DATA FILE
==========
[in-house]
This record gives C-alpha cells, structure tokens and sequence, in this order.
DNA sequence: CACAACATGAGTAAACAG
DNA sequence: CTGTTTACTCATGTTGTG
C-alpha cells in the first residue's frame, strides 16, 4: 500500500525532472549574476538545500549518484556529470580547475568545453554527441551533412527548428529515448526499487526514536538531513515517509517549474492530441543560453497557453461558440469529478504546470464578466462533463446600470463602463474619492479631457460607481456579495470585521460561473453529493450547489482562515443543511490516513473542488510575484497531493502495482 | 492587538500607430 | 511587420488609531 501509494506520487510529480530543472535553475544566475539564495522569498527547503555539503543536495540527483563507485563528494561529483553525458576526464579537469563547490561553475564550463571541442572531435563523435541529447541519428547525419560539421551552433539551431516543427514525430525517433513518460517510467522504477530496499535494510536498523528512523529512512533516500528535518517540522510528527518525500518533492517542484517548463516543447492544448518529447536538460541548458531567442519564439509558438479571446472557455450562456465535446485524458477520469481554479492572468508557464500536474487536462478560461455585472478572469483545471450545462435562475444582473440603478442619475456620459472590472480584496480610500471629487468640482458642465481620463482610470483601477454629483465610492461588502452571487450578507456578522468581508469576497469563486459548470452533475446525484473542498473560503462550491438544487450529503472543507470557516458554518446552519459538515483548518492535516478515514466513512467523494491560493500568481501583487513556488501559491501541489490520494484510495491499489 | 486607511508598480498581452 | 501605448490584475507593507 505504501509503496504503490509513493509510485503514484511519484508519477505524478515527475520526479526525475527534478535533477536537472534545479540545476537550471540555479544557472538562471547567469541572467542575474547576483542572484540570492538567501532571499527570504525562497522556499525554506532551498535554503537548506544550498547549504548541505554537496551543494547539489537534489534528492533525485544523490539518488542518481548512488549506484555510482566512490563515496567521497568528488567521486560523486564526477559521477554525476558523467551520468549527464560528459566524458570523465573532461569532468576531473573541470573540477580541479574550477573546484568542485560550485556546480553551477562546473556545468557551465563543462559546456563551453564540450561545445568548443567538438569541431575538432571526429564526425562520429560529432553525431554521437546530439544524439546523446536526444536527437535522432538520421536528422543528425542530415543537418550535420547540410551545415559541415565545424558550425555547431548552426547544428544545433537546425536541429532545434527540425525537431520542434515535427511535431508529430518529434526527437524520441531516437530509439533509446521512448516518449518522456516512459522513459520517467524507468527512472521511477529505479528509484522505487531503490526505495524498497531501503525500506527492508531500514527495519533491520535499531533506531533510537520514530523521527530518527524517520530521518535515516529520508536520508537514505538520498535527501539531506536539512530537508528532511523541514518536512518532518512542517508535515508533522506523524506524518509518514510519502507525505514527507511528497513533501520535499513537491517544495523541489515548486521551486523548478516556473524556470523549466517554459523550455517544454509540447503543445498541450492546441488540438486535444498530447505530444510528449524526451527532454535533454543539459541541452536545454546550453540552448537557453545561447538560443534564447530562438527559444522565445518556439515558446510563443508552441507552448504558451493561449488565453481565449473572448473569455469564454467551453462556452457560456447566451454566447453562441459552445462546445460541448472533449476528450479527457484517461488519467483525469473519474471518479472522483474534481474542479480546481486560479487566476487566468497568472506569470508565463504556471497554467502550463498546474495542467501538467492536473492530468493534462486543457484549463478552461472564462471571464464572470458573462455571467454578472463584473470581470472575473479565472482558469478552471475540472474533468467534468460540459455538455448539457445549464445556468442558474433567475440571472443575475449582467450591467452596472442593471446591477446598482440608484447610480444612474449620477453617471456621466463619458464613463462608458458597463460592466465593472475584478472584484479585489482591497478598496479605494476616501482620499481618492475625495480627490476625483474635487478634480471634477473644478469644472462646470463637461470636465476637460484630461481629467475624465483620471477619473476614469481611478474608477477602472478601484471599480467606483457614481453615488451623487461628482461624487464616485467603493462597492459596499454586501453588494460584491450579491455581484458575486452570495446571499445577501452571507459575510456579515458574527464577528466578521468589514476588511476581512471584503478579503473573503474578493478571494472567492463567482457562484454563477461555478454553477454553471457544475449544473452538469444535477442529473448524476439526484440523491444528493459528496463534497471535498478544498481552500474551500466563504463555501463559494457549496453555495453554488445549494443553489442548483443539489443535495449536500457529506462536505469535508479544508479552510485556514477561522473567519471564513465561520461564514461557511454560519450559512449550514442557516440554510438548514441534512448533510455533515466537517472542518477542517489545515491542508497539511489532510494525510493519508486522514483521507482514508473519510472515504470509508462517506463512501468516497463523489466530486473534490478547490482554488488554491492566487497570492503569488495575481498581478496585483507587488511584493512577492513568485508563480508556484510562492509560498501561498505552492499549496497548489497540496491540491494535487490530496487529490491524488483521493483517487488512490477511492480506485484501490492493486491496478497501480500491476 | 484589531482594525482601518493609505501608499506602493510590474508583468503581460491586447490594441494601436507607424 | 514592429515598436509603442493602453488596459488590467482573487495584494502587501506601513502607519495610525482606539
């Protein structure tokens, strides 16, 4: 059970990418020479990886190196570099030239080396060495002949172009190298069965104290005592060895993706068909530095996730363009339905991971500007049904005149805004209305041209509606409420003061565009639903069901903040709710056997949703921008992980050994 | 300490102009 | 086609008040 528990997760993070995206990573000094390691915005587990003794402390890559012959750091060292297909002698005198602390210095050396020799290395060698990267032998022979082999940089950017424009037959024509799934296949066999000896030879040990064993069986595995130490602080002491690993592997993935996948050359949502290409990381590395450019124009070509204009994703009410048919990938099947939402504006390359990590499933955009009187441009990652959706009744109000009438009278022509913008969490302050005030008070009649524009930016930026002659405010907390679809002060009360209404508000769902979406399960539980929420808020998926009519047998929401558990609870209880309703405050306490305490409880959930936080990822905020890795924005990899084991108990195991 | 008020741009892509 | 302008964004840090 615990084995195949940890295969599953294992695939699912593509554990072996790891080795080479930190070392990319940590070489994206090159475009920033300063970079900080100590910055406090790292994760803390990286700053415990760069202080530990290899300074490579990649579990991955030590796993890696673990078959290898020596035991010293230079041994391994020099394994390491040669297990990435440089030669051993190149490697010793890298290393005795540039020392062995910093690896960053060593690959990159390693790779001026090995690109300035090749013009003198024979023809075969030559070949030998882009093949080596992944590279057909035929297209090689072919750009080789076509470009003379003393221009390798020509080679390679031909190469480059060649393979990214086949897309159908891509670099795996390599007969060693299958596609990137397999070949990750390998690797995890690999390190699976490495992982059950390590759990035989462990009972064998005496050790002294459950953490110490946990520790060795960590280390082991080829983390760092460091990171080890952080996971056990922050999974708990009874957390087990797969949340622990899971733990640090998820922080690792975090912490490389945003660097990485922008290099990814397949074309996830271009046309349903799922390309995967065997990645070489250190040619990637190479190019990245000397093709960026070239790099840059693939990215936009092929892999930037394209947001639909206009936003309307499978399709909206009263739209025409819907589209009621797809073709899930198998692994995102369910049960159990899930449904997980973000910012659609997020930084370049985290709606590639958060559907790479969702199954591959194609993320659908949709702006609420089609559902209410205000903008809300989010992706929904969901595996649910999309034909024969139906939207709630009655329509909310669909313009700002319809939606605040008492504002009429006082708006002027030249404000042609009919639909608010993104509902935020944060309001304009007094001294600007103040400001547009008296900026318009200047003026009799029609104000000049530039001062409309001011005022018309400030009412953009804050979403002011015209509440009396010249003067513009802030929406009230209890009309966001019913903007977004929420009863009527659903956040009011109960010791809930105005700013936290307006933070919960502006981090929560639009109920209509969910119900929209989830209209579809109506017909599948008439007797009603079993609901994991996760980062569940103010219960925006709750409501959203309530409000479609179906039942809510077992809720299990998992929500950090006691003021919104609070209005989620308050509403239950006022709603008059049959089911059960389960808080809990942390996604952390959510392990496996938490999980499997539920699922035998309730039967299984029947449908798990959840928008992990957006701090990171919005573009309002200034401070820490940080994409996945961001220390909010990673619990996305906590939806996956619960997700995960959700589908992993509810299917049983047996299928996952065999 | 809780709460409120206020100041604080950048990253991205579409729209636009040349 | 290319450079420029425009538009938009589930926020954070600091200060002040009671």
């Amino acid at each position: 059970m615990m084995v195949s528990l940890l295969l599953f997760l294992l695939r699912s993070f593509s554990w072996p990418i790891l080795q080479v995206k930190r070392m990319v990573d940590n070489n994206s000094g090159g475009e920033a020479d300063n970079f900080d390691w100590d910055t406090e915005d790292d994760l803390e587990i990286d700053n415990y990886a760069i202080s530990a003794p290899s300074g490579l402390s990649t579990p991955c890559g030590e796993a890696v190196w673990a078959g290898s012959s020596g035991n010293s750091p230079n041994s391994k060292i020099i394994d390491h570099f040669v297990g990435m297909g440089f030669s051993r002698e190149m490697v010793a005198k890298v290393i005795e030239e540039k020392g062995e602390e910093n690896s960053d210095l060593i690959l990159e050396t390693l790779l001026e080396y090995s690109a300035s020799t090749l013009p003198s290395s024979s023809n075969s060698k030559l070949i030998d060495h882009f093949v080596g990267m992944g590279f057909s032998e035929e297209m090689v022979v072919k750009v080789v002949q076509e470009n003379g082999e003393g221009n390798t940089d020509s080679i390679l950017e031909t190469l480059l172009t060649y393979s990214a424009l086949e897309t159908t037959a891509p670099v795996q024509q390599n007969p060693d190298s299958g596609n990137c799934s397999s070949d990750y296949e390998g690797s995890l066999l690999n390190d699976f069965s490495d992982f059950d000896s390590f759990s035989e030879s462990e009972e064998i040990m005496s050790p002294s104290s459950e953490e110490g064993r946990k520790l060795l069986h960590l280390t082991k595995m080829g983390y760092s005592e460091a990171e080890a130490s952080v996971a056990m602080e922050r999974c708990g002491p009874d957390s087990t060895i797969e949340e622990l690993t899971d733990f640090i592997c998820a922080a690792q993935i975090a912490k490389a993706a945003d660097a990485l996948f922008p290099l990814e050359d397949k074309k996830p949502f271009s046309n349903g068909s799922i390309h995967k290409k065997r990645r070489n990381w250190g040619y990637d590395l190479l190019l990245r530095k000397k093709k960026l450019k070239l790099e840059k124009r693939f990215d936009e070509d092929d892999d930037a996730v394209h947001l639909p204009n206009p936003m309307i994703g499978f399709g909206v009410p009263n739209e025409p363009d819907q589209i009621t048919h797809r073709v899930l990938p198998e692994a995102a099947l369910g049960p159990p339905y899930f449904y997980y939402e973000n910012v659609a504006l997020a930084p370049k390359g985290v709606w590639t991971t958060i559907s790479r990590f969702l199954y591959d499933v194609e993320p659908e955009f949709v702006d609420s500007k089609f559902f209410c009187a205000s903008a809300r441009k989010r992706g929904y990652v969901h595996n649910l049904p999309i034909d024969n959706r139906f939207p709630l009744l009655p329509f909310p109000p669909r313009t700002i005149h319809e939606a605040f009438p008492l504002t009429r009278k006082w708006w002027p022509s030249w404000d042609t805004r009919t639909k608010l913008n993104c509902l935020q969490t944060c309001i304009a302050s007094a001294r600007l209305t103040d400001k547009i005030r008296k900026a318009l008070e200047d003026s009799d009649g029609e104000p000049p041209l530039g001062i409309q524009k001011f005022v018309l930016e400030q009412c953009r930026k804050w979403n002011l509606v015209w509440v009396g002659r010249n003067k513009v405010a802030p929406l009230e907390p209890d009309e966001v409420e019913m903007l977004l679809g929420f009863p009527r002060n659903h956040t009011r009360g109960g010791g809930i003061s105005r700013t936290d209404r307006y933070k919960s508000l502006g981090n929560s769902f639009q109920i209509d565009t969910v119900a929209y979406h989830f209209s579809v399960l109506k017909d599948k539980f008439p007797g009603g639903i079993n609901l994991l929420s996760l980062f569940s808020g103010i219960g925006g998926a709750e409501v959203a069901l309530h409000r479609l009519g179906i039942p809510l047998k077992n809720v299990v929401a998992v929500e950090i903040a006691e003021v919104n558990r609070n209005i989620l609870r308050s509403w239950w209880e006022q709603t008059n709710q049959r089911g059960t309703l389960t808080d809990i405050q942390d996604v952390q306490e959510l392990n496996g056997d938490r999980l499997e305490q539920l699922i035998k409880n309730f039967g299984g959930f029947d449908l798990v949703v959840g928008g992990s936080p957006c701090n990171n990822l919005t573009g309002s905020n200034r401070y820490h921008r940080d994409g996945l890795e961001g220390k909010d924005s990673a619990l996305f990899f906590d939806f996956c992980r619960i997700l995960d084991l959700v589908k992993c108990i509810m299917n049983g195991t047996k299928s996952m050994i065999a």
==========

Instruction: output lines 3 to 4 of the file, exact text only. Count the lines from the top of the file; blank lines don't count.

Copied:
DNA sequence: CACAACATGAGTAAACAG
DNA sequence: CTGTTTACTCATGTTGTG